DVD £29.99; Blu-ray £39.99
We all have embarrassing aspects of our past - and our childhood in particular - that we'd like to bury and remain hidden forevermore. It's a situation which is all the more problematic in our modern age of social media, where each and every one of our mistakes are shared to our friends in real-time, and stored irrevocably forever online.
For Yuta Togashi however, the problem is a more immediate one. For some years, Yuta was a "chunibyo" - a boy with delusions of grandeur, imagining himself as the "Dark Flame Master" at the centre of a world of magic, mystery and conspiracy which he embraced whole-heartedly by talking in indecipherable riddles to all and sundry, wearing black and lugging a huge sword around everywhere with him. Having awoken to the folly of his behaviour, Yuta wants to make a clean break from his shameful past and has thus chosen to attend a high school far away from his former classmates and any knowledge of his chunibyo days - however, the past has a funny way of coming back to haunt you regardless of how thoroughly you try to escape.
In this particular case, the spectre of chunibyo continues to loom large in the form of one of Yuta's new classmates - Rikka, a girl irredeemably mired in her own fantasy world as the holder of the "Wicked Lord Shingan", as demonstrated by her wearing bandages and an eye patch at all times. For some reason Rikka seems determined to hang out with Yuta, rather spoiling his hopes for an idyllic high school life, and before he knows it he's embroiled in a club with a growing number of oddballs to shatter any hopes of normality for our unfortunate protagonist. Heck, even the beautiful Shinka Nibutani is far from the perfect student council president she initially seems to be...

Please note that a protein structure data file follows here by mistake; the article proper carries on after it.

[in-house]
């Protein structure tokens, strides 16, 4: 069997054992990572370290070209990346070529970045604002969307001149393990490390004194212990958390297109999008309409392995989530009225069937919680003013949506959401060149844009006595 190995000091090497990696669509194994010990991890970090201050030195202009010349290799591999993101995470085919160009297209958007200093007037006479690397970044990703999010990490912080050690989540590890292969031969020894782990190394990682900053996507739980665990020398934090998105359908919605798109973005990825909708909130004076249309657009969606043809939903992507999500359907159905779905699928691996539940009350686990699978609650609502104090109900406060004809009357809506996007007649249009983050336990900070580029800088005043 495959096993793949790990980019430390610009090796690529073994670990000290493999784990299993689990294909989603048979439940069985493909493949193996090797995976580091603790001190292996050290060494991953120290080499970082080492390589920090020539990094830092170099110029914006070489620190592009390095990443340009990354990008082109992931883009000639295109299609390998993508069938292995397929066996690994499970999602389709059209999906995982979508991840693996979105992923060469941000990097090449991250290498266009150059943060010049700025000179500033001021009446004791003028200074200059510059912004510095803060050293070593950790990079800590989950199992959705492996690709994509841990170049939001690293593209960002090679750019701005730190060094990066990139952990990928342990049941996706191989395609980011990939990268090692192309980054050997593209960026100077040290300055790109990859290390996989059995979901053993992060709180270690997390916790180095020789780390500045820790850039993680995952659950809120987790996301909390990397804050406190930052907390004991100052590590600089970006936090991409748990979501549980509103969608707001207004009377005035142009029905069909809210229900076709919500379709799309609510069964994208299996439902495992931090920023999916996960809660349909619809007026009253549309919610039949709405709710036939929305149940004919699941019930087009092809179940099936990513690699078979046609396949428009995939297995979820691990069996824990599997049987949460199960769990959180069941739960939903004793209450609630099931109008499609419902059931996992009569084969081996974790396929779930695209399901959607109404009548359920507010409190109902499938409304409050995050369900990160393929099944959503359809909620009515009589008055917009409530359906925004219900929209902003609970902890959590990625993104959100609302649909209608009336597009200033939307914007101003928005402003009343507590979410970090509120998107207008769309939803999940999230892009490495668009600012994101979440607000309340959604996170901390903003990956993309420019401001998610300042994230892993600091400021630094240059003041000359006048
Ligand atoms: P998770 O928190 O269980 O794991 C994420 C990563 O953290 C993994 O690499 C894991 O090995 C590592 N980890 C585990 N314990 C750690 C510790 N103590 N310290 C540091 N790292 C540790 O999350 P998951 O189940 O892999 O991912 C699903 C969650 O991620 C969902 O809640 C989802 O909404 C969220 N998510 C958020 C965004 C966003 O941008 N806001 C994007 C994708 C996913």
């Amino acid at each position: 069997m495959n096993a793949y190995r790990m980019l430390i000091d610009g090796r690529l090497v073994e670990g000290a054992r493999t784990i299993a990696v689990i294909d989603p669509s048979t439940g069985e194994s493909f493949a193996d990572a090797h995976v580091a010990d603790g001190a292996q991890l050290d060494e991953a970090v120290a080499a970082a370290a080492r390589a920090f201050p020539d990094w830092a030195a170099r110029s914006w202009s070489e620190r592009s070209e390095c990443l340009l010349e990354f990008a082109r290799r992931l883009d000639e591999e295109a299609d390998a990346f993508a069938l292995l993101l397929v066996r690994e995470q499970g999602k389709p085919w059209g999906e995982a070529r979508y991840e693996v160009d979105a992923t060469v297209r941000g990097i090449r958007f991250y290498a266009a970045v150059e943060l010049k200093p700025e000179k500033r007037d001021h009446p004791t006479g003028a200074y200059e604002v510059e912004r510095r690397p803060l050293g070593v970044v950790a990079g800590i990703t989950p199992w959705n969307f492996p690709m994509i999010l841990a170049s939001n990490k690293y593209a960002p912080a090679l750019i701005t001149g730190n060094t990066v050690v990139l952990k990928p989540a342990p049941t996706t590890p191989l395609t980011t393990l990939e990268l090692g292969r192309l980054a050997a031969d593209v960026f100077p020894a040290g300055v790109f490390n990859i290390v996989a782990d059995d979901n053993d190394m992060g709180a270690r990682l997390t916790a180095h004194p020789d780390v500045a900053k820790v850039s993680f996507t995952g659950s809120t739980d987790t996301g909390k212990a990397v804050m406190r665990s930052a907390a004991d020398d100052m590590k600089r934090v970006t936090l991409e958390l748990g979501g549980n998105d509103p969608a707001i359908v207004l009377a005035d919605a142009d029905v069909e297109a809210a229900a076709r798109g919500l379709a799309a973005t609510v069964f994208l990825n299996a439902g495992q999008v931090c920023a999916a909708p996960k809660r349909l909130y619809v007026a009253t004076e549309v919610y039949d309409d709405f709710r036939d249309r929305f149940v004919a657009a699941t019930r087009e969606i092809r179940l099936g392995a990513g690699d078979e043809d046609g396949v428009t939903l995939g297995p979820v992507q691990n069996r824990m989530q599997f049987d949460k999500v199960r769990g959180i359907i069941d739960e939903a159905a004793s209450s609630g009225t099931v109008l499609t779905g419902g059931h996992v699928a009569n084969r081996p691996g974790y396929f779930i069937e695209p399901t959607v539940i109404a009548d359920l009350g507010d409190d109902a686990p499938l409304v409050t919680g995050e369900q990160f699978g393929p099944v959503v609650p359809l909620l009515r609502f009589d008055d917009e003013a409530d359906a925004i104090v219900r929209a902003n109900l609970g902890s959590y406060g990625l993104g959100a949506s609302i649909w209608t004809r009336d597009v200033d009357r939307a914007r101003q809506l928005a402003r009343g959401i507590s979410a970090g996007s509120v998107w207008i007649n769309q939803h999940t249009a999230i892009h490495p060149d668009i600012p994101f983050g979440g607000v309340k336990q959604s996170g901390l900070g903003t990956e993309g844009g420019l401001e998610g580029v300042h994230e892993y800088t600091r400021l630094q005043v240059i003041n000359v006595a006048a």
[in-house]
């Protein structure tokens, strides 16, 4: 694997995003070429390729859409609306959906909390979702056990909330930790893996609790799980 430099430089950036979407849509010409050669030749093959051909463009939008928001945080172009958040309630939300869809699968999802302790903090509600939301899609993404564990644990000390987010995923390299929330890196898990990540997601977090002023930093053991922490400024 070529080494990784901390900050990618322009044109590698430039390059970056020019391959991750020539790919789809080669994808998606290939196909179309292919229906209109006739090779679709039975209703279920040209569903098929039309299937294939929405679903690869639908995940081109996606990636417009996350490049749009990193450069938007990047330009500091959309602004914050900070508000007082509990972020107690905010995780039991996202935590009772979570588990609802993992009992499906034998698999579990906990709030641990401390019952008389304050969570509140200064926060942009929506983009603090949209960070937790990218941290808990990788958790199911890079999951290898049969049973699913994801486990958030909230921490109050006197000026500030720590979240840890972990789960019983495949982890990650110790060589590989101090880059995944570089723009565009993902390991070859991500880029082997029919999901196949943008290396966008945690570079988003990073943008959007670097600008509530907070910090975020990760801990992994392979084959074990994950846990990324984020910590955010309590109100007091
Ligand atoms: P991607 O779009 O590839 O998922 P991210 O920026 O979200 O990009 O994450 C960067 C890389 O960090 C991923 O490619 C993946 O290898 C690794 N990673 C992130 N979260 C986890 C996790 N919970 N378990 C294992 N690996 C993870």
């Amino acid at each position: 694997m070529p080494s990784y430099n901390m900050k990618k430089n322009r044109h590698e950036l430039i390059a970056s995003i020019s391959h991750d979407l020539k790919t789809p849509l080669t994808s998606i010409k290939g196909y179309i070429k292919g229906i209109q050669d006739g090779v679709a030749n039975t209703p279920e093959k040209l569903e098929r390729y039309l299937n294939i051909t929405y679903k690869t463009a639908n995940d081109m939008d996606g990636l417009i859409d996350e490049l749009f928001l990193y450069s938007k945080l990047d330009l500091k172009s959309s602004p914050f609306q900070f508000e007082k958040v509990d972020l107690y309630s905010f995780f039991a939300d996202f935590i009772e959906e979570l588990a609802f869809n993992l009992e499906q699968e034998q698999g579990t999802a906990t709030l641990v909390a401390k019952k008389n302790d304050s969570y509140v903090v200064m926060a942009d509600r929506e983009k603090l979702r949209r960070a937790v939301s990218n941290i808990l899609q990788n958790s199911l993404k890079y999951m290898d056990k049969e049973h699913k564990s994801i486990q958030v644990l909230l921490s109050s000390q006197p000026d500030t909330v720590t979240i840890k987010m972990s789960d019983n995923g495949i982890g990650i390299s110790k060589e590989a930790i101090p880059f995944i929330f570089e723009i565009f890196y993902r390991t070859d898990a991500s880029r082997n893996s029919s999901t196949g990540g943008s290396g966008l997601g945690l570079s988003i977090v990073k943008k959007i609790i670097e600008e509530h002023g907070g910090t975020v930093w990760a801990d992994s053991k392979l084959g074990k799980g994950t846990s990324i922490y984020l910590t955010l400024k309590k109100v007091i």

In many ways, Love, Chunibyo & Other Delusions is a series of two halves. The show begins as a simple but effective comedy, packed with slapstick and witty one-liners as Yuta tries to avoid the fate of being branded a weirdo at high school, only to be stymied at every turn by Rikka dragging him into her melodramatic and frequently silly chunibyo world. As Rikka's friend Dekomori invites herself into a circle of uneasy friendships including the aforementioned Nibutani (who herself has a past she wishes to hide), so the opportunities for chaos and embarrassment grow exponentially.
However, as with most things there is a method to Rikka's madness - her delusions are not simply the product of an over-active mind but a genuine attempt to either run from or process some upsetting truths in her personal life. This is brought into focus in tremendous fashion, as a trip to Rikka's grandparents that sees her friends tag along gives Yuta - and us - a full view of why she is the way that she is, in turn giving him pause for thought as to whether her particular case of chunibyo is a detrimental force upon her life or a necessary coping mechanism for a traumatised young girl.
This shifts the show in a different direction - still packed with comedy and wit, to be clear, but also a dramatic and emotional piece which is part love story and part consideration of whether escaping from reality is always such a bad thing. The result of this second half of the series is impressively even-handed, suggesting that a world devoid of fantasy and play is an exhaustingly mundane one, while conceding that indulging in nothing but fantasy is damaging. It's an impressive turn of events that works tremendously well and kicks in at the exact point where the show's pure comedy is running out of road - at times it's endearingly sweet, and at other it brims painfully with emotion as friendships are tested almost to breaking point by events.